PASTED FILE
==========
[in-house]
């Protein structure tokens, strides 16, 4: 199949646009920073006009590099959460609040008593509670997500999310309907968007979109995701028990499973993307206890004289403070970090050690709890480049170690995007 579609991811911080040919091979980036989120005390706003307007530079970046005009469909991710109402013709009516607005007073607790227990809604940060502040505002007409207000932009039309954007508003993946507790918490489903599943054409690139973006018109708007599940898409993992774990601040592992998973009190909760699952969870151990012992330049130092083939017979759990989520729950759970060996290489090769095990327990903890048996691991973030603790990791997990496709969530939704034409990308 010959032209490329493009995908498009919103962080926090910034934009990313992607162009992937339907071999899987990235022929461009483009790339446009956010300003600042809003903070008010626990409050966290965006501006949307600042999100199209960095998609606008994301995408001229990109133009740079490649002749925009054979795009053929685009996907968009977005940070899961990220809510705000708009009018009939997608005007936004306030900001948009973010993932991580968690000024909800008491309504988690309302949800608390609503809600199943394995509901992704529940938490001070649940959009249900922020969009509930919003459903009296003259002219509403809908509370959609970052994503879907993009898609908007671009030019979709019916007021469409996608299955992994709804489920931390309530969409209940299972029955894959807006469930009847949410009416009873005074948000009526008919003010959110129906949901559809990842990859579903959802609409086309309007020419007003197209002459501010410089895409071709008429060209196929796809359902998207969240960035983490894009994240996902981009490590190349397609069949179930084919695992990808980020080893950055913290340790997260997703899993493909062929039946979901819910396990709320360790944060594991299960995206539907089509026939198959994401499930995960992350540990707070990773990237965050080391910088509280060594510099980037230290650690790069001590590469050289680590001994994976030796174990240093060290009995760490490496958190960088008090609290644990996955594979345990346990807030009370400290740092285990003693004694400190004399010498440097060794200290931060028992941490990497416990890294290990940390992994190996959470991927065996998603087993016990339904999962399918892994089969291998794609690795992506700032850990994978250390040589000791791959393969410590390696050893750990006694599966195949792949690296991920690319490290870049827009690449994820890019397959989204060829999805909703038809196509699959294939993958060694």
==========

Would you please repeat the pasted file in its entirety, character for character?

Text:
[in-house]
């Protein structure tokens, strides 16, 4: 199949646009920073006009590099959460609040008593509670997500999310309907968007979109995701028990499973993307206890004289403070970090050690709890480049170690995007 579609991811911080040919091979980036989120005390706003307007530079970046005009469909991710109402013709009516607005007073607790227990809604940060502040505002007409207000932009039309954007508003993946507790918490489903599943054409690139973006018109708007599940898409993992774990601040592992998973009190909760699952969870151990012992330049130092083939017979759990989520729950759970060996290489090769095990327990903890048996691991973030603790990791997990496709969530939704034409990308 010959032209490329493009995908498009919103962080926090910034934009990313992607162009992937339907071999899987990235022929461009483009790339446009956010300003600042809003903070008010626990409050966290965006501006949307600042999100199209960095998609606008994301995408001229990109133009740079490649002749925009054979795009053929685009996907968009977005940070899961990220809510705000708009009018009939997608005007936004306030900001948009973010993932991580968690000024909800008491309504988690309302949800608390609503809600199943394995509901992704529940938490001070649940959009249900922020969009509930919003459903009296003259002219509403809908509370959609970052994503879907993009898609908007671009030019979709019916007021469409996608299955992994709804489920931390309530969409209940299972029955894959807006469930009847949410009416009873005074948000009526008919003010959110129906949901559809990842990859579903959802609409086309309007020419007003197209002459501010410089895409071709008429060209196929796809359902998207969240960035983490894009994240996902981009490590190349397609069949179930084919695992990808980020080893950055913290340790997260997703899993493909062929039946979901819910396990709320360790944060594991299960995206539907089509026939198959994401499930995960992350540990707070990773990237965050080391910088509280060594510099980037230290650690790069001590590469050289680590001994994976030796174990240093060290009995760490490496958190960088008090609290644990996955594979345990346990807030009370400290740092285990003693004694400190004399010498440097060794200290931060028992941490990497416990890294290990940390992994190996959470991927065996998603087993016990339904999962399918892994089969291998794609690795992506700032850990994978250390040589000791791959393969410590390696050893750990006694599966195949792949690296991920690319490290870049827009690449994820890019397959989204060829999805909703038809196509699959294939993958060694």